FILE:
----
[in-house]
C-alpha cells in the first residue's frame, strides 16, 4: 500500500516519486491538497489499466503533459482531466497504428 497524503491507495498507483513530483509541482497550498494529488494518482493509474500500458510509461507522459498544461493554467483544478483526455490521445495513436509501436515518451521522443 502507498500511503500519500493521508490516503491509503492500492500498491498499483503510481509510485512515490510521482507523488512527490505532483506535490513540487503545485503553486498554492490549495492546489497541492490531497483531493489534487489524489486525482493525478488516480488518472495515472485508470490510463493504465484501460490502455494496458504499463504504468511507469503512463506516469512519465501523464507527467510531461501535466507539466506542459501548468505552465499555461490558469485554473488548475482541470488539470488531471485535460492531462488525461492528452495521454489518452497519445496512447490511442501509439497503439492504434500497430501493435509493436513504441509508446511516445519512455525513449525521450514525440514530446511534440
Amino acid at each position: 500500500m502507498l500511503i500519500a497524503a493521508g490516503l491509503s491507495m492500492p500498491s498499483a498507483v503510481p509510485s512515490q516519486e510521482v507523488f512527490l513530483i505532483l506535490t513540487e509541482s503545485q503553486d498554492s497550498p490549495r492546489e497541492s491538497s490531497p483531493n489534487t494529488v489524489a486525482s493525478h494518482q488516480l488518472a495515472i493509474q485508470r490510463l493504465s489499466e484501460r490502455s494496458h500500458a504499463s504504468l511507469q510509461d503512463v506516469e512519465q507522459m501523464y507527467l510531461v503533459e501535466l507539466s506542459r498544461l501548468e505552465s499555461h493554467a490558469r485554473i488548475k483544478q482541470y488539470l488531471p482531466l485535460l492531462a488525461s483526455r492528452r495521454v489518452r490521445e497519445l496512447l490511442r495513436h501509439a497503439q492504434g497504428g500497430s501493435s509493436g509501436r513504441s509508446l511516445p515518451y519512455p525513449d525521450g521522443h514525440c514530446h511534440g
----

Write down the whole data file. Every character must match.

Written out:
[in-house]
C-alpha cells in the first residue's frame, strides 16, 4: 500500500516519486491538497489499466503533459482531466497504428 497524503491507495498507483513530483509541482497550498494529488494518482493509474500500458510509461507522459498544461493554467483544478483526455490521445495513436509501436515518451521522443 502507498500511503500519500493521508490516503491509503492500492500498491498499483503510481509510485512515490510521482507523488512527490505532483506535490513540487503545485503553486498554492490549495492546489497541492490531497483531493489534487489524489486525482493525478488516480488518472495515472485508470490510463493504465484501460490502455494496458504499463504504468511507469503512463506516469512519465501523464507527467510531461501535466507539466506542459501548468505552465499555461490558469485554473488548475482541470488539470488531471485535460492531462488525461492528452495521454489518452497519445496512447490511442501509439497503439492504434500497430501493435509493436513504441509508446511516445519512455525513449525521450514525440514530446511534440
Amino acid at each position: 500500500m502507498l500511503i500519500a497524503a493521508g490516503l491509503s491507495m492500492p500498491s498499483a498507483v503510481p509510485s512515490q516519486e510521482v507523488f512527490l513530483i505532483l506535490t513540487e509541482s503545485q503553486d498554492s497550498p490549495r492546489e497541492s491538497s490531497p483531493n489534487t494529488v489524489a486525482s493525478h494518482q488516480l488518472a495515472i493509474q485508470r490510463l493504465s489499466e484501460r490502455s494496458h500500458a504499463s504504468l511507469q510509461d503512463v506516469e512519465q507522459m501523464y507527467l510531461v503533459e501535466l507539466s506542459r498544461l501548468e505552465s499555461h493554467a490558469r485554473i488548475k483544478q482541470y488539470l488531471p482531466l485535460l492531462a488525461s483526455r492528452r495521454v489518452r490521445e497519445l496512447l490511442r495513436h501509439a497503439q492504434g497504428g500497430s501493435s509493436g509501436r513504441s509508446l511516445p515518451y519512455p525513449d525521450g521522443h514525440c514530446h511534440g